Free forms: If your income is over $58,000 a year, you can still file your taxes for free, but you may have to work a bit harder. Beginning Jan. 31, the IRS will offer electronic versions of its paper forms for free, so people can fill out their tax forms electronically without paying a tax preparation service or buying pricey software.
AARP Foundation Tax-Aide: The AARP's foundation provides free tax assistance for low- to moderate-income households via walk-in clinics and a toll-free help line. The volunteer program pays special attention to those 60 and over, but you do not need to be a retiree or even an AARP member to get help.
(Read more: What same-sex couples need to know about taxes)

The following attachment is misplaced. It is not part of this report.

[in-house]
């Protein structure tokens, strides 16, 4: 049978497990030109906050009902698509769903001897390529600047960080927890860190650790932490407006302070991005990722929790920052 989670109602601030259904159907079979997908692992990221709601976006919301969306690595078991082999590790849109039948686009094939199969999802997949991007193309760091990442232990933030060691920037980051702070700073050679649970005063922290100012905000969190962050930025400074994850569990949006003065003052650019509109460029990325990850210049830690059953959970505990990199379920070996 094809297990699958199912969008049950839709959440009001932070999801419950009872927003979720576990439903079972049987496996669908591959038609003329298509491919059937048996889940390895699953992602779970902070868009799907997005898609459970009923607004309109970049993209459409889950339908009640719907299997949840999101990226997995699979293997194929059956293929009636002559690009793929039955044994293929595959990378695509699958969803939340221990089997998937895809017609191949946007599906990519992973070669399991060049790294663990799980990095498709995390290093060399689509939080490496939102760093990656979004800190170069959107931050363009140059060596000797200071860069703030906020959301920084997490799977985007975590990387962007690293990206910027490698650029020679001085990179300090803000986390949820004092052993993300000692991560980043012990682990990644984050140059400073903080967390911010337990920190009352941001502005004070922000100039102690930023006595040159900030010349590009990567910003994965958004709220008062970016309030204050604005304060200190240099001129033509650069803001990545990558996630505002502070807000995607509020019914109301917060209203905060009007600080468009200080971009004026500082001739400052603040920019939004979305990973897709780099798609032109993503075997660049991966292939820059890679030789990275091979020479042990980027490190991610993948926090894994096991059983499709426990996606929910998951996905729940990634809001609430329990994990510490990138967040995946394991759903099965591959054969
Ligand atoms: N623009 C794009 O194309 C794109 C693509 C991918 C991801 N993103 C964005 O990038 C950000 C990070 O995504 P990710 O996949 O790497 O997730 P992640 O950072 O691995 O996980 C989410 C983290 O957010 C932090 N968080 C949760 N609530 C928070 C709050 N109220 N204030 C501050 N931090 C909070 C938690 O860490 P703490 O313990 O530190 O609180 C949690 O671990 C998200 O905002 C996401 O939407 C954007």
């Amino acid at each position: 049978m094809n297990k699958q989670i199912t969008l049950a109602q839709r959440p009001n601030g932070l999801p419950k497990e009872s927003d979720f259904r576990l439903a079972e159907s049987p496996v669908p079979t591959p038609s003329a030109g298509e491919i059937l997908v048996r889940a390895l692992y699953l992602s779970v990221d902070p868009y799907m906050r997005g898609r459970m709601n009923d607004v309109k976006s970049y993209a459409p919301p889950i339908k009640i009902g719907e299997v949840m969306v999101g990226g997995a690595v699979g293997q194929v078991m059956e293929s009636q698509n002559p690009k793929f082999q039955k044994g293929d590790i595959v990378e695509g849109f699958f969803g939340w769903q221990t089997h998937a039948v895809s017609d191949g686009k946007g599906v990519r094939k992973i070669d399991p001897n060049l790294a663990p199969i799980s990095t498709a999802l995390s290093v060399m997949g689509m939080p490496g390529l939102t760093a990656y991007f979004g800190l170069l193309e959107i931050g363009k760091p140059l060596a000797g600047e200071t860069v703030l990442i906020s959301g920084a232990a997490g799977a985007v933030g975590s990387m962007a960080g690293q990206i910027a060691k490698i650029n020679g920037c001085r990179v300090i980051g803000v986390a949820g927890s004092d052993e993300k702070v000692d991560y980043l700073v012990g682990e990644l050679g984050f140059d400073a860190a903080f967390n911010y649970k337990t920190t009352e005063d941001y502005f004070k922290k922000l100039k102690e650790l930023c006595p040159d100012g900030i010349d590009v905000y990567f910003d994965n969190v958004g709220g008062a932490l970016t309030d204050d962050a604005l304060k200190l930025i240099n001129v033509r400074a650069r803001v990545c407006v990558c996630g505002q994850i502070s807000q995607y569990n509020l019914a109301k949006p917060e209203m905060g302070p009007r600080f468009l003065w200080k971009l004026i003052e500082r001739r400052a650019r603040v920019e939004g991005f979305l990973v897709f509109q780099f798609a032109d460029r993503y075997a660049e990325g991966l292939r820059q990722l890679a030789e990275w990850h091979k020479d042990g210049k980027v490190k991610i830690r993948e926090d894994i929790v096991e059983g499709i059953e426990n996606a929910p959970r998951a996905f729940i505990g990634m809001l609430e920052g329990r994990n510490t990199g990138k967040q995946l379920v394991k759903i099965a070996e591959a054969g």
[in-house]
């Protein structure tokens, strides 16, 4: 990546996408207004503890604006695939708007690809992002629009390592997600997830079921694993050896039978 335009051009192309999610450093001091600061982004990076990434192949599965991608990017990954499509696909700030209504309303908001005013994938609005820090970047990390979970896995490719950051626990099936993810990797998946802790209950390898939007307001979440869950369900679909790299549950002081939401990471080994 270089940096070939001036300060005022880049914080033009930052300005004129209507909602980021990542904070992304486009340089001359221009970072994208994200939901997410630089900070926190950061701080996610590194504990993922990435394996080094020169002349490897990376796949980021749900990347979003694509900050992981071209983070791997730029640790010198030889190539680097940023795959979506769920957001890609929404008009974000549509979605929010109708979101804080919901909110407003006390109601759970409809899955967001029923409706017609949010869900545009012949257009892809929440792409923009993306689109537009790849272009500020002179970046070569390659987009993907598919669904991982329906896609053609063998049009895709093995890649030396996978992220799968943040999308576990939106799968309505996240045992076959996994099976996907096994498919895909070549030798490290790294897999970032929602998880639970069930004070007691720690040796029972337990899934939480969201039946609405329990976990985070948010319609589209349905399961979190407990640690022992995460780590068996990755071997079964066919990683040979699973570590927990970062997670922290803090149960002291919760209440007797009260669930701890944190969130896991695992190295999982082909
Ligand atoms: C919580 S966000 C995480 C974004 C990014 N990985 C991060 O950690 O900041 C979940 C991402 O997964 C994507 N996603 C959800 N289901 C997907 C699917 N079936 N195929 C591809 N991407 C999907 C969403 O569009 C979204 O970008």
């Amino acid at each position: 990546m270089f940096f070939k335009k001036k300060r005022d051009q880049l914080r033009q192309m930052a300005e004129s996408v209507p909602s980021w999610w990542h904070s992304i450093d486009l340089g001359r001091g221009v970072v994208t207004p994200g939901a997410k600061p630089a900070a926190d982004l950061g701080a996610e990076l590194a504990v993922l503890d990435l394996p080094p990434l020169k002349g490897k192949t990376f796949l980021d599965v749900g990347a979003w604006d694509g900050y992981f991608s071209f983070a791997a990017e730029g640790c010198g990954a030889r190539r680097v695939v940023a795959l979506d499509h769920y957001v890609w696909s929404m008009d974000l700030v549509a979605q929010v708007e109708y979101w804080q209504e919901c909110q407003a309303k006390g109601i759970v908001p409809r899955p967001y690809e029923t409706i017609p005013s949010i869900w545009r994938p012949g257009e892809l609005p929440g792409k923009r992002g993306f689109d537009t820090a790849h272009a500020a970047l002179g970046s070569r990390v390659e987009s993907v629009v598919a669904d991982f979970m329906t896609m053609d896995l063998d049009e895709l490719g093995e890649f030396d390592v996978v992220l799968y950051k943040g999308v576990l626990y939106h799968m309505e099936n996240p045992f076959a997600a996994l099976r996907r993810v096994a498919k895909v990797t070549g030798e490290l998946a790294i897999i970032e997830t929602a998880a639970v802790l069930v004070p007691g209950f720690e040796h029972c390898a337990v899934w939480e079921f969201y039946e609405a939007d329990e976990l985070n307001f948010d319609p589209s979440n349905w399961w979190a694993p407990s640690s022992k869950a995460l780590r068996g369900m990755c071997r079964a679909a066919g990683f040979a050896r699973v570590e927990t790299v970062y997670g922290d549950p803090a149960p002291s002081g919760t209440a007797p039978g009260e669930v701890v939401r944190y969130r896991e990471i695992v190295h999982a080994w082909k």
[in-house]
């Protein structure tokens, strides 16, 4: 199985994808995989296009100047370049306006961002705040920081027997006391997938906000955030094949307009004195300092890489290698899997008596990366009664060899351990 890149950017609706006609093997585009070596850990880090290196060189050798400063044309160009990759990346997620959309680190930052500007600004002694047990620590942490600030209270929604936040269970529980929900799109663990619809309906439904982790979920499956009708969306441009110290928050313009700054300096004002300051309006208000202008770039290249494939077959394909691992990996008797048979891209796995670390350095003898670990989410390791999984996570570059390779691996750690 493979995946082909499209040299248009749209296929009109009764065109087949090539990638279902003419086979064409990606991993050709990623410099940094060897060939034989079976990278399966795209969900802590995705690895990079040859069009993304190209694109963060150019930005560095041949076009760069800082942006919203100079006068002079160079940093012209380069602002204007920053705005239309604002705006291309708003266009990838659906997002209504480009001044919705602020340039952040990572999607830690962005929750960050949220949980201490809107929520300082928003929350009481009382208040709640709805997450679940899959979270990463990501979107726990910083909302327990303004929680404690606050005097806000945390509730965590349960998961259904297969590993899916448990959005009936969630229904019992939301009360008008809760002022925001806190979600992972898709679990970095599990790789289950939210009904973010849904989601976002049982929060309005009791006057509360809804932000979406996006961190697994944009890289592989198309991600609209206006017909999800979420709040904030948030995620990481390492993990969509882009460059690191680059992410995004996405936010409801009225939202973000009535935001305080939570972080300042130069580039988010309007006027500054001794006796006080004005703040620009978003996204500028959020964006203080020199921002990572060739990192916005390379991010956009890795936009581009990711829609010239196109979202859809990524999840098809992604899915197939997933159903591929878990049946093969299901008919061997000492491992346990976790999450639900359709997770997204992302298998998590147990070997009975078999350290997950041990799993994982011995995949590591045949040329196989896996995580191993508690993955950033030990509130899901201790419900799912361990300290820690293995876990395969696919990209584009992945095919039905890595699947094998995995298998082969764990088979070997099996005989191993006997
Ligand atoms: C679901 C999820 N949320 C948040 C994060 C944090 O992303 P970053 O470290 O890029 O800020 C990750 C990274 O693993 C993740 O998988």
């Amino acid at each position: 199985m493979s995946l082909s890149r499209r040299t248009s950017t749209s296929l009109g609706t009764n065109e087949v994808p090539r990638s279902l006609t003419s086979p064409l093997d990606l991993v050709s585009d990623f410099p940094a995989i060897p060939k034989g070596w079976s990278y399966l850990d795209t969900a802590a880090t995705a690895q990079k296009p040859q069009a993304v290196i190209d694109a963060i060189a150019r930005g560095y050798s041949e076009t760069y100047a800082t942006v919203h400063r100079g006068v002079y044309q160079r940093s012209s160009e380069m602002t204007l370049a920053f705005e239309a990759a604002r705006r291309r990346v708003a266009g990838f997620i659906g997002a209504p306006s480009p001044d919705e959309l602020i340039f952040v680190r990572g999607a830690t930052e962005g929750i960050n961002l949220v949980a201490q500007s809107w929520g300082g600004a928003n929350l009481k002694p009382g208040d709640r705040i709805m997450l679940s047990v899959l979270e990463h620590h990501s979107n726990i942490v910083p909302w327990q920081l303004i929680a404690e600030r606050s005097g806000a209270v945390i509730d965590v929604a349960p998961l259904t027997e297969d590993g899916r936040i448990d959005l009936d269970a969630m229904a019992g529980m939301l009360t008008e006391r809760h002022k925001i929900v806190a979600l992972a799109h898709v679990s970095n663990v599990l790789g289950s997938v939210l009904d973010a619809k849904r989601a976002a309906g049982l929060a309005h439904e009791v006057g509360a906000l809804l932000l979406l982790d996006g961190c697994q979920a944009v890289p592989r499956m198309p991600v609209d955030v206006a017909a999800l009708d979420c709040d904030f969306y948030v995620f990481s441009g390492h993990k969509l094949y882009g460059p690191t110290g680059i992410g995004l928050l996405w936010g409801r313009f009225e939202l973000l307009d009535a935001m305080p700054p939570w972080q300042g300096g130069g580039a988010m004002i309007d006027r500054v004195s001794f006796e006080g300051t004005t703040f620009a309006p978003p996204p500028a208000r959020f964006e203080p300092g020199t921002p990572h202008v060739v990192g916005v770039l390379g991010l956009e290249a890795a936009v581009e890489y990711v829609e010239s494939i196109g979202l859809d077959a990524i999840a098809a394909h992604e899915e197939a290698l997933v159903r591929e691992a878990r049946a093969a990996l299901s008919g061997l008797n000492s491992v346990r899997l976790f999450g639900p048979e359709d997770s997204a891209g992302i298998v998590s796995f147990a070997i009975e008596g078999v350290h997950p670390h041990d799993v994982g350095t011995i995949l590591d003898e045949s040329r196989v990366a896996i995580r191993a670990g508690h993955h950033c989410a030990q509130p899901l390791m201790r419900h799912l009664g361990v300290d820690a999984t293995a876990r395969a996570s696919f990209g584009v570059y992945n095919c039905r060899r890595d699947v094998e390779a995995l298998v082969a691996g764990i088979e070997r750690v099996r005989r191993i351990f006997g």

IRS.gov: The agency may not be able to get to everyone who calls, but it has tried to beef up its website. This is a good place to check on the status of your refund, get basic guidance on issues such as same-sex marriage and check on potential tax scams.
The interactive tax assistant also may be able to answer basic questions about things such as applicable tax breaks.
Low Income Taxpayer Clinic: If you have had a problem with the IRS and your income is below a certain level you may be able to get help from a Low Income Taxpayer Clinic. These clinics, which receive some government funding, help people who are being audited or owe the IRS money.
National Taxpayer Advocate: If you are having a problem with the IRS that you can't resolve and it is causing financial difficulties or other problems, the advocate may be able to help. Billing itself as the voice of taxpayers at the IRS, the office offers help through state and national offices.
—By CNBC's Allison Linn. Follow her on Twitter
@allisondlinn or send her an email.